Five rules of successful brand advertising
The world may have changed since the pioneer of modern advertising, David Ogilvy, wrote his seminal book Ogilvy on Advertising. Yet, despite the rise of social media and an altogether more complex web of communications, many of his guidelines still apply today. Here are our top five rules of brand advertising:
1. Knowledge is key
Do your homework. Become intimate with the brand and the industry in which it operates. There simply are no shortcuts. The more knowledge you have, the better chance of creating an effective and enduring ad campaign. At Spinach Branding we begin all our projects by getting to know the industry intimately. Be it architecture, hospitality, retail or technology – our team at the London agency will thoroughly research the industry. Spinach will then run extensive workshops with our client to see how they operate within this context. The more you know about the industry, its strength and its weaknesses and all from a global perspective, the better chance you have of creating something unique and powerful. As Ogilvy would say, never underestimate the power of knowledge.
2. Position the brand effectively
Consider where the brand will work best and who is going to respond to it. Brand positioning is one of the most important aspects of advertising. It isn’t always obvious either – sometimes a brand may be targeted at a certain audience, but to get their attention it needs to be positioned at a different level. This increasingly extends to the choice of influencers or bloggers brought on-board to promote the brand. A relatively new concept in brand positioning, we often see companies work with influencers or celebrities who do not necessarily share the same brand values. The game may have altered, but Ogilvy’s classic rules still apply. Work only with those who share your values. Don’t get greedy.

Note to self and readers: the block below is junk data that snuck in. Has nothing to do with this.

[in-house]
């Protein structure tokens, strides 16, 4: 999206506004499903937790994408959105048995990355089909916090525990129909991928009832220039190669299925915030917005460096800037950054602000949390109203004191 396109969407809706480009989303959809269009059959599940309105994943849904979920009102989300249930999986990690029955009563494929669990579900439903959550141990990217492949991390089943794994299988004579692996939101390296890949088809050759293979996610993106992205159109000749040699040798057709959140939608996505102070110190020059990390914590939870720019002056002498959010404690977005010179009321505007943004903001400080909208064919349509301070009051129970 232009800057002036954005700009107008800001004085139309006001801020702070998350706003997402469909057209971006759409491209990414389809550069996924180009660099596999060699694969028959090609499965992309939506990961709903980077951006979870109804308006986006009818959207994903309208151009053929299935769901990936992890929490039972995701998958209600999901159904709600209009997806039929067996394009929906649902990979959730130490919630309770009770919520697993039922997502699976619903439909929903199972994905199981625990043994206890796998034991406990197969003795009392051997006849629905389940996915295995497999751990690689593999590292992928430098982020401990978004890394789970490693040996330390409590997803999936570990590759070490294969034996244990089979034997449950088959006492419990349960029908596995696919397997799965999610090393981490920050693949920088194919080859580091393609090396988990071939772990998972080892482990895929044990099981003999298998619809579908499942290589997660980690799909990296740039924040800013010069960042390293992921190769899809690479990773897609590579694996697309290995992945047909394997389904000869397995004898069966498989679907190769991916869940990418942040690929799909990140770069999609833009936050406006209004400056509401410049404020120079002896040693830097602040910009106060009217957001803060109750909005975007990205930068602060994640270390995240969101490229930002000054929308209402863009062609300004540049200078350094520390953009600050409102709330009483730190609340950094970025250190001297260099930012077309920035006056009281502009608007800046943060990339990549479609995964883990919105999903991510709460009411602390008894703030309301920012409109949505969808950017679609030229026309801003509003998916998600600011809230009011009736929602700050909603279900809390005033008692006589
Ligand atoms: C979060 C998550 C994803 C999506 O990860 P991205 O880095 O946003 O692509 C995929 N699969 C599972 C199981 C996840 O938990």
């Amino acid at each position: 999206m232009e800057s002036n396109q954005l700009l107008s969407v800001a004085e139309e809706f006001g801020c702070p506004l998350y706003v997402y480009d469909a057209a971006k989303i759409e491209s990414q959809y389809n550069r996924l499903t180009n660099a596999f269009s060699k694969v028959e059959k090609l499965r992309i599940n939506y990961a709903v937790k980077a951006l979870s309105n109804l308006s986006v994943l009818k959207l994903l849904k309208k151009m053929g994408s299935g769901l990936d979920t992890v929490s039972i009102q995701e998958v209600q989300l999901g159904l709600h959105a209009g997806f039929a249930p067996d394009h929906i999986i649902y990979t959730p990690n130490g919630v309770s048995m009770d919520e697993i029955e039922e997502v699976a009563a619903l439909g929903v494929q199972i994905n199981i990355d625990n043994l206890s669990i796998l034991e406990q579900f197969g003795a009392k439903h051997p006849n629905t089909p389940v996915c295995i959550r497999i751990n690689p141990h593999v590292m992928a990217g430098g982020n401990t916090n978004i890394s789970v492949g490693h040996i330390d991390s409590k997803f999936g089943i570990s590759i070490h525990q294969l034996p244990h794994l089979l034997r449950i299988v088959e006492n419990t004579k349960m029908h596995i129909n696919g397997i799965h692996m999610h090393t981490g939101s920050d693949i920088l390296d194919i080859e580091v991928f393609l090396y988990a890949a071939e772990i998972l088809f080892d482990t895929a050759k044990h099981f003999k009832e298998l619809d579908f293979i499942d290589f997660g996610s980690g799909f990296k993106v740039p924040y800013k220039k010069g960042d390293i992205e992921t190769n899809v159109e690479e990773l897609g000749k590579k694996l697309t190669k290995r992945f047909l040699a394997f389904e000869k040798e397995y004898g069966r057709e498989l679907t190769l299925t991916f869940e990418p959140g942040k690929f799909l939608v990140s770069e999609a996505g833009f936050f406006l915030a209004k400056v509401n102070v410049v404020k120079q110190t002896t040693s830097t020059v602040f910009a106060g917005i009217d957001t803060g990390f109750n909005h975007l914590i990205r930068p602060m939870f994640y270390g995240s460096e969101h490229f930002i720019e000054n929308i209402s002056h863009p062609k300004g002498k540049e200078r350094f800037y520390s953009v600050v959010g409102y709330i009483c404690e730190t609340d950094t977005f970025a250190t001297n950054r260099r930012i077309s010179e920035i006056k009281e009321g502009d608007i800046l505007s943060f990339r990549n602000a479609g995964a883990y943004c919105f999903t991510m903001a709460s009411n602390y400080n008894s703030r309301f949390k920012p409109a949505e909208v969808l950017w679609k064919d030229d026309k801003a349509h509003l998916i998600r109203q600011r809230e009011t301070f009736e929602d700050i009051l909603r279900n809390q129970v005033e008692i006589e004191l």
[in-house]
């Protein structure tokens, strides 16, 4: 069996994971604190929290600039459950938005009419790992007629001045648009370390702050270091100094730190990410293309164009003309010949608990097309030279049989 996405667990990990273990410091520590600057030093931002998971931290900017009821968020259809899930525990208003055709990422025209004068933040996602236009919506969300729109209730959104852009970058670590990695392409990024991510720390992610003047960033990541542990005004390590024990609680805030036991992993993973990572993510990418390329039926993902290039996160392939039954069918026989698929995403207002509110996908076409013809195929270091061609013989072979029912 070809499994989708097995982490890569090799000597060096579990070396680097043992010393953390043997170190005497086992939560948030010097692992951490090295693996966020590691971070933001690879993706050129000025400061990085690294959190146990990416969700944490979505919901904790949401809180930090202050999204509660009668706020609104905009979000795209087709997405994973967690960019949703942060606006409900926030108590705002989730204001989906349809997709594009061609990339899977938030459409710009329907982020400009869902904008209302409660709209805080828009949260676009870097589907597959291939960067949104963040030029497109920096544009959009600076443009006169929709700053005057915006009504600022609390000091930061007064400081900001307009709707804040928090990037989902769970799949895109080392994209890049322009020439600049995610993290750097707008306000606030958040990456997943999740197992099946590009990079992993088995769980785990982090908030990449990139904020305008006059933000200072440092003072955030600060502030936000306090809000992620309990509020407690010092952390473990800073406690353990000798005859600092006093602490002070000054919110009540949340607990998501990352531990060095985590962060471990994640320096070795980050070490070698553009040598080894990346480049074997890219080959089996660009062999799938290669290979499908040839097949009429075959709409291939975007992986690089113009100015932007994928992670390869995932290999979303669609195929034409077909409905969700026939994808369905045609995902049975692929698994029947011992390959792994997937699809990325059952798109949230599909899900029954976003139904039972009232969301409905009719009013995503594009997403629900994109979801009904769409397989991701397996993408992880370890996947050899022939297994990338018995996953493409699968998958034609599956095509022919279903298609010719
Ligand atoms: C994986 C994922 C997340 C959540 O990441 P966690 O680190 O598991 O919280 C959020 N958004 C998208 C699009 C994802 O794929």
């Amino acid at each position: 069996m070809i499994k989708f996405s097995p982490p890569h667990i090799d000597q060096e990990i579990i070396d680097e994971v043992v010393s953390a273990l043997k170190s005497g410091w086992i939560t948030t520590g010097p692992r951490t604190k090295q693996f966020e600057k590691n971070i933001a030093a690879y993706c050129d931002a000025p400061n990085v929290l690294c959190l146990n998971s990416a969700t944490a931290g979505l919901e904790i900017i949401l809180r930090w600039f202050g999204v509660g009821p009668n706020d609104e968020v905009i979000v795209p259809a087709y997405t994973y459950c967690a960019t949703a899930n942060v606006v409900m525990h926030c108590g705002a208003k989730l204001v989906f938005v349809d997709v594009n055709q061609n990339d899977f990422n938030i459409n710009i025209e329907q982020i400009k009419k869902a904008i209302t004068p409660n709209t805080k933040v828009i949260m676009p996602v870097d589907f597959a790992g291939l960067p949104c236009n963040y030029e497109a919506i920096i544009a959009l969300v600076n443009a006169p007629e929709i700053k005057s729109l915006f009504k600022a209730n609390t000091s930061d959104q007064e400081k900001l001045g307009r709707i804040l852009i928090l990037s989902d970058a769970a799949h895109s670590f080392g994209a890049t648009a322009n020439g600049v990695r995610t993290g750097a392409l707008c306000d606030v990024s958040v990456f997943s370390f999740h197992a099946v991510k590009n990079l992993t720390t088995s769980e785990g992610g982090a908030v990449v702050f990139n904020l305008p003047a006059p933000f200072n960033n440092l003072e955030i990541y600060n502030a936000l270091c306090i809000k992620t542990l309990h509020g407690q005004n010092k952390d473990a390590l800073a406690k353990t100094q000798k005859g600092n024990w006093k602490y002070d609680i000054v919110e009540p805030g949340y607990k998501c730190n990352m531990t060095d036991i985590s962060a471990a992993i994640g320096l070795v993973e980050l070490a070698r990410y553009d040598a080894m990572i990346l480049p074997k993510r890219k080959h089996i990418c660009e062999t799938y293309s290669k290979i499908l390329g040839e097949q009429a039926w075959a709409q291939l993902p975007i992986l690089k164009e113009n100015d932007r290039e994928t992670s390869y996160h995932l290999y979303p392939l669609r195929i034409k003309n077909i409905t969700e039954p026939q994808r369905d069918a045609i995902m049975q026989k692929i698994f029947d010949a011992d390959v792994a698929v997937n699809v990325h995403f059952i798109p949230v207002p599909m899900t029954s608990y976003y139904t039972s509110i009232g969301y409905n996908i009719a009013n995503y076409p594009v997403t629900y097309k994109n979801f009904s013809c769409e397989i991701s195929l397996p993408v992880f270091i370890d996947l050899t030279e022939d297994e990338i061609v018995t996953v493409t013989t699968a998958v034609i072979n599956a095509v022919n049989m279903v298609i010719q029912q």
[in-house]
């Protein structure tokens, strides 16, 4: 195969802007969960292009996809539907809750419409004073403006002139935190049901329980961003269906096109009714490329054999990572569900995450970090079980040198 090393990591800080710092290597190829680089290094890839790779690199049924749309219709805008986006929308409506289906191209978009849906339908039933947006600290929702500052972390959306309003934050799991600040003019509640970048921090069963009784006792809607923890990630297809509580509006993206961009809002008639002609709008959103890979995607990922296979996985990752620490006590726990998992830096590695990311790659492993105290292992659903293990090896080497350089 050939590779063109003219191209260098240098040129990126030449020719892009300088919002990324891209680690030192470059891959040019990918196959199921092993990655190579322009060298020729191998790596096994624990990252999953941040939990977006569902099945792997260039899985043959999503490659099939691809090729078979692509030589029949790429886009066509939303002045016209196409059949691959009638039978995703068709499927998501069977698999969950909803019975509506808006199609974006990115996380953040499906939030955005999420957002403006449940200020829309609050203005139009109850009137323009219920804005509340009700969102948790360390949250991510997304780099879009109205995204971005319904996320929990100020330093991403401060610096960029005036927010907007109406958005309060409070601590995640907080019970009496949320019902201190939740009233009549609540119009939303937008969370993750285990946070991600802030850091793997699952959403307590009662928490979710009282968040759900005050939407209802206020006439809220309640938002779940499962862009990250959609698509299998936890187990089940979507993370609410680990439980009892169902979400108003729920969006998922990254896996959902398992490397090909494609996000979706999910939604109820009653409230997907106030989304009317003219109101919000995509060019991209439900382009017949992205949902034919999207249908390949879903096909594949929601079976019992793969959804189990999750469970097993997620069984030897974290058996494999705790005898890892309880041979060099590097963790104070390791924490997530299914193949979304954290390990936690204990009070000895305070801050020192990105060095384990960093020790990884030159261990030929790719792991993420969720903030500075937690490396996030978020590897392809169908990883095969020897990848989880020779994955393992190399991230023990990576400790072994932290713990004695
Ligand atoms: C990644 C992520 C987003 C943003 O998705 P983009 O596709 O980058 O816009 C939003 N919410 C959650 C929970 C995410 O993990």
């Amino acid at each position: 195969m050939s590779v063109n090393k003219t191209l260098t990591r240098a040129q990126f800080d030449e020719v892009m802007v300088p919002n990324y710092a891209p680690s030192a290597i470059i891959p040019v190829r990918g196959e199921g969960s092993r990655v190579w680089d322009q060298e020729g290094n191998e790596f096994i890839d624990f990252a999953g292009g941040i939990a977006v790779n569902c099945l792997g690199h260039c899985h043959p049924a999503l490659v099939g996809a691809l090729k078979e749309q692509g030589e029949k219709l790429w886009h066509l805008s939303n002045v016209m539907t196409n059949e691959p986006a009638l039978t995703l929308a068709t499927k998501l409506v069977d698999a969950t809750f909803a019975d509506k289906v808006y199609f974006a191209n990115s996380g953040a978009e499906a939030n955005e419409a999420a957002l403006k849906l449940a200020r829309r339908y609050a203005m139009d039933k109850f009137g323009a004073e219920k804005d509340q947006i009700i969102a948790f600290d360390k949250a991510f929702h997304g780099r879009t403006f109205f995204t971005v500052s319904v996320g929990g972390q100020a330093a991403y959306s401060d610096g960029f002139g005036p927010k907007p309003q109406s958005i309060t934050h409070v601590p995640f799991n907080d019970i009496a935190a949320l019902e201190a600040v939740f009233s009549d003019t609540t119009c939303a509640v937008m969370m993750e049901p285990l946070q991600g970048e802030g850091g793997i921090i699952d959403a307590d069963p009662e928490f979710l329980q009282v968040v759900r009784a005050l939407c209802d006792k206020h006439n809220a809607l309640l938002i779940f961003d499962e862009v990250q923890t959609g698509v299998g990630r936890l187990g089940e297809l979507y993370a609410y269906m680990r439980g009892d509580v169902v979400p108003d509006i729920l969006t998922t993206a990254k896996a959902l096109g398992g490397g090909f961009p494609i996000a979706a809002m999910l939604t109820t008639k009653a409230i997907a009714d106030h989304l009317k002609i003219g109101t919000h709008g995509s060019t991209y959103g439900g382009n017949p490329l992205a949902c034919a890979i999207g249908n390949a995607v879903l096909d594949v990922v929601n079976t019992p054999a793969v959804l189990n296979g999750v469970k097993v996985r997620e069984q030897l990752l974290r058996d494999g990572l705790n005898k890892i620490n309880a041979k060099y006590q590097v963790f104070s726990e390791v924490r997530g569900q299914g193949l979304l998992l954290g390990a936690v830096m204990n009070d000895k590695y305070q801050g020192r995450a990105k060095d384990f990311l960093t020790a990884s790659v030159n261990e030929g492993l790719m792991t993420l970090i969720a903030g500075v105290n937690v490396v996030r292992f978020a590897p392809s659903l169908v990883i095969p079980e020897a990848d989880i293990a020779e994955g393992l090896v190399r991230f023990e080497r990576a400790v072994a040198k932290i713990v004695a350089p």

3. Reflect brand identity
An advert is essentially selling the image of a brand. How it looks, talks and feels must reflect the overall brand positioning. It is the public-facing image, so everything must work in harmony from the typeface, to the image, the illustration, and the model or celebrity featured. Every little detail counts. To add to the complexity, today’s message must be understood globally, not be culturally exclusive or offensive. At Spinach we work with companies from around the world and it’s therefore instrumental to use words and image that resonate on an international level. For instance, tasked to create a new brand for an international aviation firm, since the logo appears on airport runways, our brand name, Unilode, works effectively on a global scale.
4. Message wisely
Messaging is an extremely subtle art form. It involves short sharp text, or long factual copy. It all depends on the brand and its audience. For example, a recent campaign for the property consultants Knight Frank saw the brand messaging take pole position. We wanted the customer to be placed at the centre of the ad, so our ‘Move/Found’ campaign introduced the human factor to an otherwise cold industry. We followed the main poster ads with text-heavy campaigns placed in key positions on the underground. The campaign has been a big success for Knight Frank with competing property consultants since adapting a similar tone. We took a different approach when working with Campari on its on-going brand advertising campaign ‘Ready For Bitter?’. The initial brief was to raise brand awareness in the UK. We did so through a series of highly visual and memorable ads with one intriguing message. The campaign successfully defines Campari as an embodiment of cocktail and aperitivo culture, a symbol of the design capital Milan and of la dolce vita.
5. Big ideas sell
The world may have evolved greatly since ad man Ogilvy’s heyday, but one essence remains the same: A big idea almost always works. This is the hardest part of brand advertising as there are no rules here – it is down to the creative capabilities of the agency. Everyone can design a simple ad, yet coming up with one that will stand the test of time, one that becomes an icon in itself, is an entirely different proposition. Composing a big idea is an artistic process anchored in deep knowledge and background information. It really is down to the skills and creative powers of the ad agency.
To quote Ogilvy himself, ask yourself five questions:
‘Did it make me gasp when I first saw it?
Do I wish I had thought of this myself?
Is it unique?
Does it fit the strategy to perfection?
Could it be used for 30 years?’
Spinach Branding is a specialist branding agency based in London. We work with established businesses and start-ups around the world to build and refine their brands. See how we work and get in touch to discuss your brand.< Back